From enlisted marine to 100th ARW commander

  • Published
  • By Senior Airman Benjamin Cooper
  • 100th Air Refueling Wing Public Affairs
At first glance, U.S. Air Force Col. Troy Pananon, 100th Air Refueling Wing commander, seems to be what many Airmen would expect a wing commander to be. What might not be apparent are the struggles he faced in his quest to become the Airman he is today.

The son of immigrant parents from Thailand, Pananon didn’t have a long family military tradition to lean on, so he made his own instead.

“My father was conscripted in the Thai military, but it was only for about a year,” he said. “Afterwards, he emigrated to the United States for school where he later met my mother who was on scholarship from the Thai royal family.”

As a boy, Pananon made many family trips to his parent’s country of origin.

“Every two years, my family and I would return to Thailand, but we would take the longest route possible which enabled me to see many different countries in the process,” the colonel said. “Perhaps the travels of my youth, experiencing other cultures and countries, contributed to the appeal of military service.”

Though he knew from an early age he wanted to become a pilot, it did not come easily.

“In high school I was a poor student,” Pananon recalled. “I had dreams and aspirations, but I didn’t do the things that I was supposed to do… such as be responsible and get good grades. However, had I been a stellar student, I’m not sure I would be where I am today.”

After high school he found himself working as a pizza deliveryman, but a visit from a U.S. Marine Corps recruiter changed his life forever.

“I wouldn’t be here if it hadn’t been for those five years in the Marine Corps and seeing things through their lens,” Pananon explained. “I was in the aviation side of the Marines, and it reignited my love for it -- that desire to fly was pivotal in providing me the fire I needed to finish my education and reach my goal.”

After he left the Marine Corps, Pananon began his march toward becoming a pilot.

“I sought out Embry-Riddle Aeronautical University because they had Air Force ROTC and an aviation program,” Pananon said. “I was going to get my degree and fly while I was doing it. Then as soon as I got that diploma, my future would be assured. It was going to be perfect. I did everything I was told to become a pilot, but when it came time for selection, they told me that I was too old to go to training.”

Pananon continued his journey as a maintenance officer, but he never forgot about flying.

“I remember feeling disappointed, like I was losing my dream, but I said to myself, ‘If I can’t fly them, I want to fix them,’” he explained. “Later, I found out that if you were on active duty, you could apply for an age waiver. So, I applied for the waiver and received a one-time opportunity to go to pilot training, and the rest is history.”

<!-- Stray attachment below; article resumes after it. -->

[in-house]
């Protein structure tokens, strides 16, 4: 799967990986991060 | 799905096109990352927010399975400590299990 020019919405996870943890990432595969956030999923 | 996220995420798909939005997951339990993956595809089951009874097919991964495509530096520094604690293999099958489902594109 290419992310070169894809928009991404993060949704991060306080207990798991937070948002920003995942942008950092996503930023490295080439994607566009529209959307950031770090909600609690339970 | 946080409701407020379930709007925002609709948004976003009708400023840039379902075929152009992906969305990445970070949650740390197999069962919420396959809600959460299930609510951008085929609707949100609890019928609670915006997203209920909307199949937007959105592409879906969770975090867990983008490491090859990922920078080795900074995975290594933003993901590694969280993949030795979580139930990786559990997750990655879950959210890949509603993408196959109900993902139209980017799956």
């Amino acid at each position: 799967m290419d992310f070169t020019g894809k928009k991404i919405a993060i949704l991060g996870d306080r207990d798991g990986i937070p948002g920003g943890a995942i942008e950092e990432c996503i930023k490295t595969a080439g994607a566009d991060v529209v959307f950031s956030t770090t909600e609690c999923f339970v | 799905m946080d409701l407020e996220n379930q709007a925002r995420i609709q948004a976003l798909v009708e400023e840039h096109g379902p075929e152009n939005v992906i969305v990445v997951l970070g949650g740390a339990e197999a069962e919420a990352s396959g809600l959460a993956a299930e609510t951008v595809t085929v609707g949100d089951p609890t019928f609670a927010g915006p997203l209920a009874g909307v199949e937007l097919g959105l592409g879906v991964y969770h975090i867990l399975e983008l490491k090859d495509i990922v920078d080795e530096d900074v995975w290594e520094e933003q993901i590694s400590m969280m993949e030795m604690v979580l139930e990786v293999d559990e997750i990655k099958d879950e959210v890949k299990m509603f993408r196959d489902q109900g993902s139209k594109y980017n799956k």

During his flying career, Pananon had a realization that put everything in perspective.

“I remember during Desert Shield, as a young Marine, taking apart our helicopters and loading them onto a C-5 Galaxy headed for Saudi Arabia,” Pananon said. “It came full circle for me years later in Iraq; at that time I was flying C-5’s, my aircraft was carrying the same type of helicopters I worked on as a Marine back to the United States. That was when I realized how far I’d come in my military career.”

From Marine to aircraft commander, and now commander of the 100th ARW, Pananon isn’t slowing down anytime soon.

“We are good right now, but I am sure we can be better,” he said. “The second you think you’ve reached the summit is the moment that you are probably failing. This piece of advice has stuck with me for a long time. Whenever I walk into an organization, I’m looking and asking myself, ‘what do I need to do to make the organization better?’ I know I’m not the only one thinking this, and I don’t want to be.”

As a commander, Pananon is passionate, not only about the success of his unit, but also the Airmen in it.

“I want to make sure Airmen and their families are taken care of and know they’re valued,” he said. “As long as we do that, then I think they’re going to be more able to execute the mission and do it with some zeal. If we give them the resources they need and set the conditions for their success, they are going to make it.”

While his plans for the wing may only be known to him, one thing is for certain, he will not be resting on his laurels.

“My goal is to continue to ensure that the legacy that has been built remains untarnished, and to build upon the incredible foundation that we already have which was fortified by all my predecessors,” Pananon said.